Forum for Science, Industry and Business

Sponsored by:     3M 
Search our Site:

 

New mobile phone functions fit into a smaller space than before

05.04.2002


Even a conventional mobile phone user demands more functions and better performance of his mobile phone in the smallest possible space. The mobile phone should also be easy to use, reliable and inexpensive. In order to meet these demands, more data and functions than before must be packed into the circuit boards of mobile phones in the future.



The researchers at the Helsinki University of Technology have met this challenge by developing a new type of production method for electronics, a so-called IMB (Integrated Module Board) technology. Due to this technology, the performance of an electronics product is improved, more functions can be added to a smaller space than before and the reliability of the mobile phone is improved further.

"When we started to develop miniaturised electronics products, we wanted to get rid of the casings of the microchips to be packed onto the circuit board, because they took up too much space. The size of conventional microchip casings may be ten times as big as the actual microchip," Professor Jorma Kivilahti, the director of the Laboratory of Electronics Production Technology of the Helsinki University of Technology, explains.


"In the new IMB technology the components are integrated into the circuit board. A module manufactured in this manner is smaller and its electronic properties are better than those of the present component boards. The IMB module is fabricated by using photo definable polymers and fully additive electroless plating processes," Professor Kivilahti states.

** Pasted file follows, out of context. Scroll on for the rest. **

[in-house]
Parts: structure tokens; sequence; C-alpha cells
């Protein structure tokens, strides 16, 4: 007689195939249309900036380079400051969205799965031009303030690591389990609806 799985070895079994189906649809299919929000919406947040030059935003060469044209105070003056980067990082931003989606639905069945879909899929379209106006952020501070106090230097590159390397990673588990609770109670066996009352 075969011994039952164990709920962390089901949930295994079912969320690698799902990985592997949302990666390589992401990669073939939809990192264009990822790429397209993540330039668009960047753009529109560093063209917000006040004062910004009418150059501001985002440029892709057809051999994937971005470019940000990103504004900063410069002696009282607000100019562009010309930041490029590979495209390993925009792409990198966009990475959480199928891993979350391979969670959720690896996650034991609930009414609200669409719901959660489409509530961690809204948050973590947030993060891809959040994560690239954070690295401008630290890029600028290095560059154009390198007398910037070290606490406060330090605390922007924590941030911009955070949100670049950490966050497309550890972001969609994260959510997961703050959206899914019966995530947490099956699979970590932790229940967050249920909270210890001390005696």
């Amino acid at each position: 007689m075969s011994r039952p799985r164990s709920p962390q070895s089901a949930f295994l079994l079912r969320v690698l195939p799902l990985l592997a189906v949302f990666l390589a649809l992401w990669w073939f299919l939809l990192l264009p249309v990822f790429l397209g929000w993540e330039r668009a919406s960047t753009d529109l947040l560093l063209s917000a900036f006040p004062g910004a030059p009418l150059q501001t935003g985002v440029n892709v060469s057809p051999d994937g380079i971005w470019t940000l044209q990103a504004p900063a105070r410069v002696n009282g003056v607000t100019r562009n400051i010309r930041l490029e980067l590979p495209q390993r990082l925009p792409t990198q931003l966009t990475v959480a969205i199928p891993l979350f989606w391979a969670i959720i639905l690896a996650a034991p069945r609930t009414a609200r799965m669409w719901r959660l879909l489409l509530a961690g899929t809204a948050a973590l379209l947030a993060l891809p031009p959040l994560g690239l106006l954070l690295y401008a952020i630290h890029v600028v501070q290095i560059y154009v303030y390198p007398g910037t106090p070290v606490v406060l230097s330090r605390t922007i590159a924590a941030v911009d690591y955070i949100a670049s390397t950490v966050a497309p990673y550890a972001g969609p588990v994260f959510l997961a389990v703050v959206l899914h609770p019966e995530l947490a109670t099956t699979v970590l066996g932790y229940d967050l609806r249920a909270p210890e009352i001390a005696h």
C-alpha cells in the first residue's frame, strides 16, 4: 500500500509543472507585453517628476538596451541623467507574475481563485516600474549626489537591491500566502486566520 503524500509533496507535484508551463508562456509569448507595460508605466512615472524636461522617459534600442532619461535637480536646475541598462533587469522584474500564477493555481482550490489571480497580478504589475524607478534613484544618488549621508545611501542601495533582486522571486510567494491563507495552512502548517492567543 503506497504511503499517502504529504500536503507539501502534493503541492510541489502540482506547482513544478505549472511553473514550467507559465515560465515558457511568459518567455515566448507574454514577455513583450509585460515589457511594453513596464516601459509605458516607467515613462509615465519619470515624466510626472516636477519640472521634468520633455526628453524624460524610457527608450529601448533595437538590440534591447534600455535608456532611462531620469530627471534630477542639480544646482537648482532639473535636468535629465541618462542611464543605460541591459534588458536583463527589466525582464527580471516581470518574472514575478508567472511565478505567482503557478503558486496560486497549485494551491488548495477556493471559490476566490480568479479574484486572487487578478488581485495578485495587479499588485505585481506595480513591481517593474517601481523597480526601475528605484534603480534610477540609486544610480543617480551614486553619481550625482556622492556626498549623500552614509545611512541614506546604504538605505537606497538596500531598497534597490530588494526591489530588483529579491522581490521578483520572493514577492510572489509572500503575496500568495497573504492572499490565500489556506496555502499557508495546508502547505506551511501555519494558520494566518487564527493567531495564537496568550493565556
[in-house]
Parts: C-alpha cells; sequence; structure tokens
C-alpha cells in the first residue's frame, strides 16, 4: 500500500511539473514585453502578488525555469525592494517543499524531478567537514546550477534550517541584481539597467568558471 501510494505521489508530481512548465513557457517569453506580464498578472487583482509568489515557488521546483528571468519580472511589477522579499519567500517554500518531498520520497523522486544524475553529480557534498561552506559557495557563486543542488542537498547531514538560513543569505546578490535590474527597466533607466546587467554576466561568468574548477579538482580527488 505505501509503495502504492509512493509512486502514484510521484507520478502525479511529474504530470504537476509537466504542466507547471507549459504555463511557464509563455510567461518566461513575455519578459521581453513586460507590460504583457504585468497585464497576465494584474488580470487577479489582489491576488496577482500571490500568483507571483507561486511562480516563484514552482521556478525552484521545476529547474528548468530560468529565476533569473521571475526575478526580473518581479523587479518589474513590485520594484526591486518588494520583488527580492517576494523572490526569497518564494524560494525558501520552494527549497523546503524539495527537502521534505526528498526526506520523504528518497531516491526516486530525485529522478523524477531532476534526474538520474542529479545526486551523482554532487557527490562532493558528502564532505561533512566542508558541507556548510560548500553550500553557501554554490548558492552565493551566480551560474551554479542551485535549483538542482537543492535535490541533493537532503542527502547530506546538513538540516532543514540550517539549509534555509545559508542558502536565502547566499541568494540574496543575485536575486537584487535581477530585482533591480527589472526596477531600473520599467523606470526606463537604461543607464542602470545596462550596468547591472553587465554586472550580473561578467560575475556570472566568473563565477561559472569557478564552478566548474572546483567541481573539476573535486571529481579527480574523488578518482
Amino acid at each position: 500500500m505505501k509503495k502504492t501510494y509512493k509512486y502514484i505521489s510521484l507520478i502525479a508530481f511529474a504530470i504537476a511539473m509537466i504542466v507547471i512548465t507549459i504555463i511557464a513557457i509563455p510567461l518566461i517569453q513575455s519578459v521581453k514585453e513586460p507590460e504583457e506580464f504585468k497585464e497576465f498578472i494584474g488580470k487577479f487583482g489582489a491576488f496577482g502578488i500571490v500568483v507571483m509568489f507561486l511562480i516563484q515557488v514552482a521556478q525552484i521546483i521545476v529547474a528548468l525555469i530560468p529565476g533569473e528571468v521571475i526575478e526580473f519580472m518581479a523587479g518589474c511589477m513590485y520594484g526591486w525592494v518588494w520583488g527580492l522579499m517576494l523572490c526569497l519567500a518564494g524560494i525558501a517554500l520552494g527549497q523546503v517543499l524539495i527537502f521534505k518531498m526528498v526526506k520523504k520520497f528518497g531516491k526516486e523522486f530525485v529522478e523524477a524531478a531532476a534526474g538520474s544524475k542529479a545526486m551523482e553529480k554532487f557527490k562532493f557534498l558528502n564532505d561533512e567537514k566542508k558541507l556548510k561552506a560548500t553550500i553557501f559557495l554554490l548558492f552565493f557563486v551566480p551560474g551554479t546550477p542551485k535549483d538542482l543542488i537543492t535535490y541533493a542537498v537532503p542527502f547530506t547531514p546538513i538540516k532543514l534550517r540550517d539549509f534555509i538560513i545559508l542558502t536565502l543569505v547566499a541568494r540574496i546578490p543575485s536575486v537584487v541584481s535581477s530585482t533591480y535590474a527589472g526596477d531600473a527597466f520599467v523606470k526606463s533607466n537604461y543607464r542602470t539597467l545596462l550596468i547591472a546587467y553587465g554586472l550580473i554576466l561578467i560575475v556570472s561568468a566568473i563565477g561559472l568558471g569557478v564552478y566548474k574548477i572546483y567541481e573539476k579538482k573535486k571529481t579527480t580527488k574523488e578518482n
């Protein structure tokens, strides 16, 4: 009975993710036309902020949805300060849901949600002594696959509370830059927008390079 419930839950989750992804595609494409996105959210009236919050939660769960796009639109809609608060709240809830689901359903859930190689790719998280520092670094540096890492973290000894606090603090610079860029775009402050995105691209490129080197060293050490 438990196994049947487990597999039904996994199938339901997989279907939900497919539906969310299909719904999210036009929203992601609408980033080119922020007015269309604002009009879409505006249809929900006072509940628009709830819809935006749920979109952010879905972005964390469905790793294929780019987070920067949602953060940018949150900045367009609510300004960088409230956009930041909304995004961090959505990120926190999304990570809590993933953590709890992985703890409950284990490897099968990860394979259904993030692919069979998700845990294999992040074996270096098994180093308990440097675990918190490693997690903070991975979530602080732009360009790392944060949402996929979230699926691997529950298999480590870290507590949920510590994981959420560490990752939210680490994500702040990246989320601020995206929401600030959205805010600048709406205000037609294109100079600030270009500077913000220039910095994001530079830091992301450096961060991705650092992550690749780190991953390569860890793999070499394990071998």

"Electrical contacts are made of copper metal in connection with the manufacture of the module`s circuit wiring. Thus no soldering is used in the contacting of components. The present assembly techniques for electronics components are based on soldering."

This new technology will perhaps be available to the conventional mobile phone user in four or five years` time. The Helsinki University of Technology has transferred the rights of the technology developed by it to Aspocomp Oy and Elcoteq Networks Plc., who participated in the project. The task of these companies is to develop and productify production techniques. Nokia has also participated in the development of the new technology.

The IMB technology has been developed as part of the EXT technology programme financed by Tekes, the National Technology Agency of Finland.

Pia Mörk | alphagalileo

More articles from Communications Media:

nachricht High Number of Science Enthusiasts in Switzerland
05.02.2018 | Universität Zürich

nachricht Between filter bubbles, uneven visibility and transnationality
06.12.2017 | Schweizerischer Nationalfonds SNF

All articles from Communications Media >>>

The most recent press releases about innovation >>>

Die letzten 5 Focus-News des innovations-reports im Überblick:

Im Focus: BAM@Hannover Messe: innovative 3D printing method for space flight

At the Hannover Messe 2018, the Bundesanstalt für Materialforschung und-prüfung (BAM) will show how, in the future, astronauts could produce their own tools or spare parts in zero gravity using 3D printing. This will reduce, weight and transport costs for space missions. Visitors can experience the innovative additive manufacturing process live at the fair.